How the GOP Will Try to Repeal Obamacare in the Coming Days - Rolling Stone
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How GOP Senators Will Try to Repeal Obamacare in the Coming Days

Following Tuesday’s successful Senate vote, at least several days of drama lie ahead

senator john mccain repeal obamacaresenator john mccain repeal obamacare

Sen. John McCain returns to the Senate for a health care vote Tuesday.

Win McNamee/Getty Images

On Tuesday afternoon, a majority of Republicans in the Senate narrowly voted to open debate on legislation that will either repeal, repeal and replace, or repeal some aspects – though it’s unclear which ones – of the Affordable Care Act. Sens. Susan Collins and Lisa Murkowski were the only two Republicans to join Democrats in voting against the bill, with Vice President Mike Pence breaking the 50-50 tie.

Up until the last minute, it was unclear whether Senate Majority Leader Mitch McConnell had secured the necessary votes to move forward. Sen. Ron Johnson held everyone in suspense as he engaged McConnell in a heated conversation on the Senate floor before casting the final vote. He had been sharply critical of McConnell in recent weeks, calling the majority leader’s conduct throughout the drafting process a “significant breach of trust.” Johnson voted to proceed nonetheless.

Does this mean Obamacare will be repealed?
We don’t know yet. It remains an open question whether Republicans will have anything to show for all their efforts by the time this process is over. Republican senators are still strongly divided over which versions of a bill they will support. Rand Paul, for instance, has repeatedly signaled he will only support the 2015 bill that repeals the ACA without replacing any part of it, while some of his colleagues have expressed a reluctance to take away their constituents’ health care without a replacement plan in place.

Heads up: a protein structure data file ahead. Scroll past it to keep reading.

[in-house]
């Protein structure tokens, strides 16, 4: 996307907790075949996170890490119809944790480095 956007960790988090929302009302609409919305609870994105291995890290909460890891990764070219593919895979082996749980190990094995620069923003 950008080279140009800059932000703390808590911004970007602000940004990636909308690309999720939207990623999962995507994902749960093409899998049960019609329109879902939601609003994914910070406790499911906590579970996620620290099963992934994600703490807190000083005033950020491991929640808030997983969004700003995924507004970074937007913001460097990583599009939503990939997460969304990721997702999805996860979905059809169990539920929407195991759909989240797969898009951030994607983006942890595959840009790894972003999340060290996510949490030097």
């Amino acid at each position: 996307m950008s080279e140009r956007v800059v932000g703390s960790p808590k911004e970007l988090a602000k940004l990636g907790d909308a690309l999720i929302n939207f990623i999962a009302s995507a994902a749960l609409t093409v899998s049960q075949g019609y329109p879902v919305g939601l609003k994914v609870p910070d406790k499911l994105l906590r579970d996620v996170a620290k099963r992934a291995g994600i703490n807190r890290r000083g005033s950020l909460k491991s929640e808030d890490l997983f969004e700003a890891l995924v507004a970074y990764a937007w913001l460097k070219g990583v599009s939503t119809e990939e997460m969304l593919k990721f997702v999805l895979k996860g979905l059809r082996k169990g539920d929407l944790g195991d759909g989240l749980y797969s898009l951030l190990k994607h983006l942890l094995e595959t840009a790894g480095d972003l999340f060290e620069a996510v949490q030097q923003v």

John McCain, who rushed back to the Capitol days after he was diagnosed with brain cancer to participate in Tuesday’s vote, said shortly after voting to open debate that he will not support this version. “It’s a shell of a bill right now,” McCain said.

So what happens now?
Now that Republicans have cleared their first hurdle, McConnell will open debate, which is limited to 20 hours, divided equally between those in favor of the legislation and those opposed to it. But it won’t necessarily be 20 hours straight, so this drama will likely drag out for several more days.

After debate, senators supporting either position will be able to offer as many amendments or “substitutions” as they like – even ones that functionally replace the entire bill. A separate vote will be held for each amendment. This process, known as vote-a-rama, can (and likely will) be used to force senators to cast politically damaging votes against protecting popular programs like Medicare and Medicaid.

What remains unclear, even after Tuesday’s vote, is which bill will emerge from debate as the favorite. Will it be the Better Care Reconciliation Act, which McConnell has been crafting in the shadows for months? Or will they substitute in the so-called “clean repeal” bill, passed by Republicans in the Senate in 2015 and still favored by Paul? Or will it be “skinny repeal,” a late-breaking favorite, which would repeal some provisions of the ACA, such as the individual mandate, while keeping others in place? McConnell could end up offering all three for a vote on the floor, but there is no guarantee any one of the three options could get the 50 votes McConnell needs.

After amendments have been offered, senators can raise “points of order” challenging the legitimacy, under Senate rules, of each amendment. (Several potential issues with the House bill have already been flagged by the Senate parliamentarian.)

When any outstanding disagreements have been resolved, McConnell can offer the final amendment – which, again, could be an entire bill that supersedes any and all of the earlier amendments voted on. The full Senate then will vote on a final piece of legislation. That version, if it passes, will be kicked back to the House of Representatives, where members will either need to pass the Senate’s version of the bill, or go back to the drawing board once again.


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